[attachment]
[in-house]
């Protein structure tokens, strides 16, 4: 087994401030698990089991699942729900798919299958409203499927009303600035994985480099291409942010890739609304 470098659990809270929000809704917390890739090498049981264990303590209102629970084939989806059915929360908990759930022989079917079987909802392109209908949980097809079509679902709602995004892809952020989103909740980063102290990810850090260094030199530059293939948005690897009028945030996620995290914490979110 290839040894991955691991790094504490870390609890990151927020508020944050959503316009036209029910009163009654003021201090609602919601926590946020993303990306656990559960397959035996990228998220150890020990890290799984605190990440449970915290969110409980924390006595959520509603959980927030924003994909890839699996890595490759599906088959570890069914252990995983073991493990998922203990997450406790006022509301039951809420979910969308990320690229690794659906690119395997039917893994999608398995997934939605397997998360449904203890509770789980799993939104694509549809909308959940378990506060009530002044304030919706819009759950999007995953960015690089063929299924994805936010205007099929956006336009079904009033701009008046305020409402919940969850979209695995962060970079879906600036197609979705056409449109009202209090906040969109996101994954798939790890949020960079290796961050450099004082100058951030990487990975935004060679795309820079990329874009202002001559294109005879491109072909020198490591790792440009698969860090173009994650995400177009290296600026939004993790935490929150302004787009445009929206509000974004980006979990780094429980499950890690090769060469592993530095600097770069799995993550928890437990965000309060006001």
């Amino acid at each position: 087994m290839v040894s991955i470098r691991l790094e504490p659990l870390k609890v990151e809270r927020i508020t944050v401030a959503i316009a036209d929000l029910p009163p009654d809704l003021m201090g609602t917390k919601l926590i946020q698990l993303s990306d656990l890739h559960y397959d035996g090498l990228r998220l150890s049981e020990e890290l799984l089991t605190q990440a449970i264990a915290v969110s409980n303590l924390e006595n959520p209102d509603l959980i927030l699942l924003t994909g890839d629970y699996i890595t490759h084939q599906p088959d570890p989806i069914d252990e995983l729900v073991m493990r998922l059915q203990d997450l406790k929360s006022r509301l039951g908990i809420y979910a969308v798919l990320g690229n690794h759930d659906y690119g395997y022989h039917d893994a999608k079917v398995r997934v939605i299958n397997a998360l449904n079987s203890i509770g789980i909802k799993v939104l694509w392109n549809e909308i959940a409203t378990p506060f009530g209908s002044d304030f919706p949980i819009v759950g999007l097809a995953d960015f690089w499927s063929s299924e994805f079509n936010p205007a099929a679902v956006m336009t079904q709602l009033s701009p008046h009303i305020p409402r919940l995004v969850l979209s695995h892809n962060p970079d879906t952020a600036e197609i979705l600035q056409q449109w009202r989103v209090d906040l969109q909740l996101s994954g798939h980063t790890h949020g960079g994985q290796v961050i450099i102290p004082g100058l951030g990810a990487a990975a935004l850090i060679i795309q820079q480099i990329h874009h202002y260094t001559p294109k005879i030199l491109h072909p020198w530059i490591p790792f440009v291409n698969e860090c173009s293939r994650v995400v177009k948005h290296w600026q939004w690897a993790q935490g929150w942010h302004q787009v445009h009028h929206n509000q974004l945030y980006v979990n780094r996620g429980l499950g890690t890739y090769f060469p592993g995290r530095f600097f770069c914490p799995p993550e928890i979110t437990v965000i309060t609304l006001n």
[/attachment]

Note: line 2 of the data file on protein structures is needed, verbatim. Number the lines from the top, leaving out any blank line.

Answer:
């Protein structure tokens, strides 16, 4: 087994401030698990089991699942729900798919299958409203499927009303600035994985480099291409942010890739609304 470098659990809270929000809704917390890739090498049981264990303590209102629970084939989806059915929360908990759930022989079917079987909802392109209908949980097809079509679902709602995004892809952020989103909740980063102290990810850090260094030199530059293939948005690897009028945030996620995290914490979110 290839040894991955691991790094504490870390609890990151927020508020944050959503316009036209029910009163009654003021201090609602919601926590946020993303990306656990559960397959035996990228998220150890020990890290799984605190990440449970915290969110409980924390006595959520509603959980927030924003994909890839699996890595490759599906088959570890069914252990995983073991493990998922203990997450406790006022509301039951809420979910969308990320690229690794659906690119395997039917893994999608398995997934939605397997998360449904203890509770789980799993939104694509549809909308959940378990506060009530002044304030919706819009759950999007995953960015690089063929299924994805936010205007099929956006336009079904009033701009008046305020409402919940969850979209695995962060970079879906600036197609979705056409449109009202209090906040969109996101994954798939790890949020960079290796961050450099004082100058951030990487990975935004060679795309820079990329874009202002001559294109005879491109072909020198490591790792440009698969860090173009994650995400177009290296600026939004993790935490929150302004787009445009929206509000974004980006979990780094429980499950890690090769060469592993530095600097770069799995993550928890437990965000309060006001």